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The following code demonstrates my question:

public class DynamicExample
{
    public void DoSomething()
    {
        var x = new ExpandoObject();
        dynamic d = x;
        d.GetString = (Func<string>)(() => "Some Value");

        d.GetString().SomeStringExtension(); // Doesn't work - expected
        ((string)d.GetString()).SomeStringExtension(); // Works - expected
        Build(d).SomeStringExtension(); // Doesn't work - unexpected?
    }

    private static string Build(dynamic d)
    {
        return (string)d.GetString();
    }
}

public static class StringExtensions
{
    public static int SomeStringExtension(this string s)
    {
        return s.Length;
    }
}

The question is, why is there a difference for the compiler between casting the type inline to the extension method call and moving that cast out into a separate method?

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1  
+1 As an added question: why in var s = Build(d); the var is dynamic? (I'll add that this, is probably, the real question. If the result of Build(d) is implicitly dynamic, then the resolution of SomeStringExtension can't be done at runtime) –  xanatos Oct 26 '11 at 11:48
    
It doesn't work because dynamic is telling the compiler to stop doing type analysis on the variable. How do you expect it to match up extension methods without that information? The explicate cast works because your explicitly casting to a known compile time type. –  asawyer Oct 26 '11 at 11:53
    
Agreed. I suspect that the compiler is deciding that the whole of the Build(dynamic d) method must be subject to dynamic linking, but I don't understand the reason why. (Going to edit the question to get rid of the multiple Build methods - in such a way as to keep these comments valid.) –  Josh Gallagher Oct 26 '11 at 11:54
1  
@dlev The OP thought that dynamic in this case was similar to object and that method resolution was done at compile time instead that at runtime. So that dynamic c = "Hello"; FunctionWithMultipleOverloads(c); wouldn't have chose the "most right" overload and would have been equivalent to object c = "Hello";. I'll add "me too" :-) –  xanatos Oct 26 '11 at 11:59
    
@xanatos At runtime a mini version of the compiler is ran that does the dynamic resolution before the method overload resolution happens. Or at least something close to that, I'm a little murky on the exact details. It's laid out exactly in the spec. –  asawyer Oct 26 '11 at 12:11

2 Answers 2

up vote 2 down vote accepted

Build(d) is still a dynamic expression - the compile-time type of the method is dynamic even though you can see exactly what's going on. That means extension methods won't work.

Basically the compiler follows reasonably simple rules to determine what the type of an expression is, and almost any expression involving dynamic ends up being considered as a dynamic expression. The exceptions to this are:

  • d is SomeType (always considered to be bool)
  • Casts, both direct and using as

That's it as far as I can remember, although I could be mistaken...

Now the language could have been designed such that this case would statically resolve the call to Build as the only sensible one - after all, it's impossible for d to be of any type which would change which method is called - but to specify the exact rules for that would make the language specification (and the compiler) significantly more complicated for relatively little gain.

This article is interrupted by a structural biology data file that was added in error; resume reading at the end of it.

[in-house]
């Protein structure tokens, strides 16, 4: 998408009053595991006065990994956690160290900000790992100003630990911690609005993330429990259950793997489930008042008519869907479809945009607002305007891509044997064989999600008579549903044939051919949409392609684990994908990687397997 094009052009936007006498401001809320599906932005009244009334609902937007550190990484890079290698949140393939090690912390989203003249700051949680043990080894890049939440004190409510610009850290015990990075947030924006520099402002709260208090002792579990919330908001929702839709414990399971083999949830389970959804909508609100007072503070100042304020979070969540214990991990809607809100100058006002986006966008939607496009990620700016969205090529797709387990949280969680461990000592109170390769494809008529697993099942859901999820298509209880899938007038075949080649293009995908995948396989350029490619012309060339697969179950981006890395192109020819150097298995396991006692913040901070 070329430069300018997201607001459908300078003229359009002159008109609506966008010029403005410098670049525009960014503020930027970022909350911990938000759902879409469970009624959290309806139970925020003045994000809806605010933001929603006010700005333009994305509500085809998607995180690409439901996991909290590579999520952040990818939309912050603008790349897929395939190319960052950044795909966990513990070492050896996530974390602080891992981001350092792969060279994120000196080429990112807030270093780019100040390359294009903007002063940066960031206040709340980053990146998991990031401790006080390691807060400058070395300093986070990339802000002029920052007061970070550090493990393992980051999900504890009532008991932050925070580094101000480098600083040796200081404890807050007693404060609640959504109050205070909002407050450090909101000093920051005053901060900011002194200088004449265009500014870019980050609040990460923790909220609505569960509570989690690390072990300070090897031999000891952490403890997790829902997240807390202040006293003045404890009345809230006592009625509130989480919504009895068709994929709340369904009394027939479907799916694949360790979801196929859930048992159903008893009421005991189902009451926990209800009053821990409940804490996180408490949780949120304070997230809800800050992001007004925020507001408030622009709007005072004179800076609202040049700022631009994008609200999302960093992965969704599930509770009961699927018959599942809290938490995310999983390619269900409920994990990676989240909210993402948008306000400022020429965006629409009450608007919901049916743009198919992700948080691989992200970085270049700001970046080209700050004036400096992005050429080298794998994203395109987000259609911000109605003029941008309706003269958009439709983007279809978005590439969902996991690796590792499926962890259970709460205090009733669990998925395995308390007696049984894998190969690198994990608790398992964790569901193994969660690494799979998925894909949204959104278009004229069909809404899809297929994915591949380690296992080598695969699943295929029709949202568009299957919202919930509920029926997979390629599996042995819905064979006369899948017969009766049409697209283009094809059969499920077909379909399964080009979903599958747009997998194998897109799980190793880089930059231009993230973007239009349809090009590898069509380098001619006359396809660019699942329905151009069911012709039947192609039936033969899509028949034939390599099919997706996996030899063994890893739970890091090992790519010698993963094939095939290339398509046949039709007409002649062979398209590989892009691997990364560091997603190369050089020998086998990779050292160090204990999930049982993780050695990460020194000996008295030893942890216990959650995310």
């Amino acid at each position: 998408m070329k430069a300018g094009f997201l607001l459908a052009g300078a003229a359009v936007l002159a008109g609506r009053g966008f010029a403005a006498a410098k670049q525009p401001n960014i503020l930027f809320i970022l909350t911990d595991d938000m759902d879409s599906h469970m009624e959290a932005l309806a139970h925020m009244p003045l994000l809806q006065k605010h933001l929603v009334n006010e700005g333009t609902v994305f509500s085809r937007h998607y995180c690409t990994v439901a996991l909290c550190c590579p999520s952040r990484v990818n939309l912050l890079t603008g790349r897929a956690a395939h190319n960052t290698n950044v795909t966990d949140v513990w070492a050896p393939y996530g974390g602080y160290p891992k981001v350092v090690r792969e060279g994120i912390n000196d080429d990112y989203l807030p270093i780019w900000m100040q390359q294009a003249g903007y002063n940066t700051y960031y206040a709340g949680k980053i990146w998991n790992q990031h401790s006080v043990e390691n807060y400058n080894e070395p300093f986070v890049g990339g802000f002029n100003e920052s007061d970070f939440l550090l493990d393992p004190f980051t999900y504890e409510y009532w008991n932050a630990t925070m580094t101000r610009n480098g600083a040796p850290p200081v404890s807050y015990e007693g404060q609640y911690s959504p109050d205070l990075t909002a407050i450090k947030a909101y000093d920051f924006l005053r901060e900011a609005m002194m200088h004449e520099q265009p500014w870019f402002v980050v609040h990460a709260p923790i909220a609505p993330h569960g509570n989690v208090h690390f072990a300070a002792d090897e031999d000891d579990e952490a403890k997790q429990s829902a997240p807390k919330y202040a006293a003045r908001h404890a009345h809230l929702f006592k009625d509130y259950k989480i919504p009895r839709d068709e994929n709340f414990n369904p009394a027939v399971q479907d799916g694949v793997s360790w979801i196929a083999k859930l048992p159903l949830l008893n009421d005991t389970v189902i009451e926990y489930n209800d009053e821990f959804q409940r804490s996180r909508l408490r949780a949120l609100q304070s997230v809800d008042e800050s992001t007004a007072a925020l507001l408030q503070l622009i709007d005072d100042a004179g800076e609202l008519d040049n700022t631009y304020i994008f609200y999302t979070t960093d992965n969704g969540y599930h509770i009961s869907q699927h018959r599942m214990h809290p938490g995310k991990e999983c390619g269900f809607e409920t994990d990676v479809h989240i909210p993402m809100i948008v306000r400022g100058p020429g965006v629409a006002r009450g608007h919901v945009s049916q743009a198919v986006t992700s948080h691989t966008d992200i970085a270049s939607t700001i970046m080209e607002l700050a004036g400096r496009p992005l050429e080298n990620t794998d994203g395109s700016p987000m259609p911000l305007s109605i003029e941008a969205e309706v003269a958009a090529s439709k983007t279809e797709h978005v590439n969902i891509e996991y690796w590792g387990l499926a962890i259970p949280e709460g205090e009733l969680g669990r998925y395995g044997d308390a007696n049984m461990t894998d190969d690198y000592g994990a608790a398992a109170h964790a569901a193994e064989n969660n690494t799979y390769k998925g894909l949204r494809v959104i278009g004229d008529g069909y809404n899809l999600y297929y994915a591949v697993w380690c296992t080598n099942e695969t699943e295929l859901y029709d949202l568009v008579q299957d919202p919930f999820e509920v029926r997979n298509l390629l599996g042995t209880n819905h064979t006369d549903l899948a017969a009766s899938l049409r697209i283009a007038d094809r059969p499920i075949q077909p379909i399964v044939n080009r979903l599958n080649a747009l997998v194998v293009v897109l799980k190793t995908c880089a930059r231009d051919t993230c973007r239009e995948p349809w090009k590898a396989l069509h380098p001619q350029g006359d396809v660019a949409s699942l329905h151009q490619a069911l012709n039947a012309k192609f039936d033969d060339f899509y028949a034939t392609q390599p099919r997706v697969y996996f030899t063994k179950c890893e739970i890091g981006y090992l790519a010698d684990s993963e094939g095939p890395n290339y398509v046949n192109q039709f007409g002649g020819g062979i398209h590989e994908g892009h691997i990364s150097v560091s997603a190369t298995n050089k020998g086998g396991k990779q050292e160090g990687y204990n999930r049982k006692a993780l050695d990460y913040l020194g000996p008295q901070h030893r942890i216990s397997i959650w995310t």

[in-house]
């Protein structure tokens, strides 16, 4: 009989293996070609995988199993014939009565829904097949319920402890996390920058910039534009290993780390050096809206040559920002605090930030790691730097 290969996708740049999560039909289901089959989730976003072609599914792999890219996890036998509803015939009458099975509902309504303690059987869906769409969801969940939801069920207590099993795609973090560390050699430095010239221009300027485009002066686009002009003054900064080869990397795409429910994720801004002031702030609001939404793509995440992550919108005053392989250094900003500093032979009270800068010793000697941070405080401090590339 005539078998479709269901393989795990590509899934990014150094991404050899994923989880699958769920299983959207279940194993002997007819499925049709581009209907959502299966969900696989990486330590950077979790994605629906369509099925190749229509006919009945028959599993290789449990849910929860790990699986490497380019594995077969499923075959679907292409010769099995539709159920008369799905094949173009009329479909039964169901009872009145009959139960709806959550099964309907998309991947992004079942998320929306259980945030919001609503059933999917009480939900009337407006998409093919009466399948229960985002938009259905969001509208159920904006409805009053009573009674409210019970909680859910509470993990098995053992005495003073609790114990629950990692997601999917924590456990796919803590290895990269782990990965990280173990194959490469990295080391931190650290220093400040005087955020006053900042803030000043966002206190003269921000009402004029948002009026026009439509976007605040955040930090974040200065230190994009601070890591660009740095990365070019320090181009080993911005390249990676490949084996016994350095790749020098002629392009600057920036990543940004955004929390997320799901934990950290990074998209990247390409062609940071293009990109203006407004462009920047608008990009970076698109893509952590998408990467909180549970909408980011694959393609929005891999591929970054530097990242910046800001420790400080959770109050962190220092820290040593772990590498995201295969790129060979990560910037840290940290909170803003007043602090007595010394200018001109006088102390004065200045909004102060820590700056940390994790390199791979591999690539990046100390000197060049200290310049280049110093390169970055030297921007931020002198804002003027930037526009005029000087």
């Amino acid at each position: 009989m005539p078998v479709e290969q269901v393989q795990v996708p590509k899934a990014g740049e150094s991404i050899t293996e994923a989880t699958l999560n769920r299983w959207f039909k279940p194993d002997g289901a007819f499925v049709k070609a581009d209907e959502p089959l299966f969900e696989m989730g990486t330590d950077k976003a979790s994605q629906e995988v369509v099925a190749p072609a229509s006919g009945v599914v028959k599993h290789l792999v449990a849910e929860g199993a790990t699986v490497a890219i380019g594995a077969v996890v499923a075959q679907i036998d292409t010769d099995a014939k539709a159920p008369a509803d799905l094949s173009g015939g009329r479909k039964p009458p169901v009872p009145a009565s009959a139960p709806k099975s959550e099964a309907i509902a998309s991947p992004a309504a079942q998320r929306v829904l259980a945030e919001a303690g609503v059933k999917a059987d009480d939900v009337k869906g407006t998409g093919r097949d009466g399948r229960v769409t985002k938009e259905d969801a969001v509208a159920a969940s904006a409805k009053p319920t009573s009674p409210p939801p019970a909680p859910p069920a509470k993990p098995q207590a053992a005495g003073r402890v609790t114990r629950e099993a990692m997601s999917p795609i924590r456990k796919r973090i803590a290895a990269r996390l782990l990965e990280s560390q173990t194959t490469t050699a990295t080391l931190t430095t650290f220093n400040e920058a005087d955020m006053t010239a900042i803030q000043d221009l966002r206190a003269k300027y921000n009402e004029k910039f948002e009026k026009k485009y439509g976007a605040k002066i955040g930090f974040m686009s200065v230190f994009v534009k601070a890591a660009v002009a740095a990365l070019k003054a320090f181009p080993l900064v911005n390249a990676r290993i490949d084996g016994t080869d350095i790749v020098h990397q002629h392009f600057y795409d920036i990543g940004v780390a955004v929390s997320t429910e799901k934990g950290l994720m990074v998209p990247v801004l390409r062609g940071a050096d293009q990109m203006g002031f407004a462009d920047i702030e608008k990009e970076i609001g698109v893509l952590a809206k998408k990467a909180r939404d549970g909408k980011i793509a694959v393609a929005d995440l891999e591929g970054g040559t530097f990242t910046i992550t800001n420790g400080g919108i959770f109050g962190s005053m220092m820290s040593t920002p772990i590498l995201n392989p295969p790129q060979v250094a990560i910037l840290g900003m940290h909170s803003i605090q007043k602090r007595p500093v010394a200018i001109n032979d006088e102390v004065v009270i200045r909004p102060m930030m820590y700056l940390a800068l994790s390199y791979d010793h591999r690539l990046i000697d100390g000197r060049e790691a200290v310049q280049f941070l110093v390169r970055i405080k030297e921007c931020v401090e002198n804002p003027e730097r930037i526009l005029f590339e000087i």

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So you get to use overloads of methods (if overloads of Build where present, the right one would be chosen at runtime) but you lose the use of extension methods, right? –  xanatos Oct 26 '11 at 11:57
    
@xanatos: Without a cast or other conversion to a "known" type, yes. –  Jon Skeet Oct 26 '11 at 11:59
    
I knew Jon wouldn't be far from this type of question! I'm accepting this answer because it explains that the cast is treated differently and thus explains why there's a difference between the last two attempts to call the extension method. –  Josh Gallagher Oct 26 '11 at 12:00

If you hover over Build(d) in VS2010, you'll see that the entire expression is considered dynamic, and to be resolved at run-time. As such, it can't bind to the extension method (which would otherwise occur at compile-time.)

The reason the whole expression is dynamic is that without knowing the compile-time type of the argument, overload resolution can't be isn't performed, and so the return-type of the method can't be isn't known either.

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In this case overload resolution could be performed, as the compiler could notice that there is a accessible method in this class, and it's the only accessible method, and it will always be valid for the argument type. But this is a relatively rare case. –  Jon Skeet Oct 26 '11 at 11:58
    
@JonSkeet Of course. Like you said, though, it doesn't :) –  dlev Oct 26 '11 at 12:00
    
That's why I think I'd use the word "isn't" rather than "can't" here :) –  Jon Skeet Oct 26 '11 at 12:01
1  
@JonSkeet it's even more rare of an instance than Build being the only accessible method, actually because string is sealed that technically the result of Build could only have the extension method named SomeStringExtension. If say Build returned an unsealed type, it still could have returned a runtime-only known subclass with an instance method named SomeStringExtension then with the proper late binding behavior Build(d).SomeStringExtension(); would work, but if the compiler assumed, as an exception to the rule, and resolved the Build call at compile time it would miss it. –  jbtule Oct 26 '11 at 13:06

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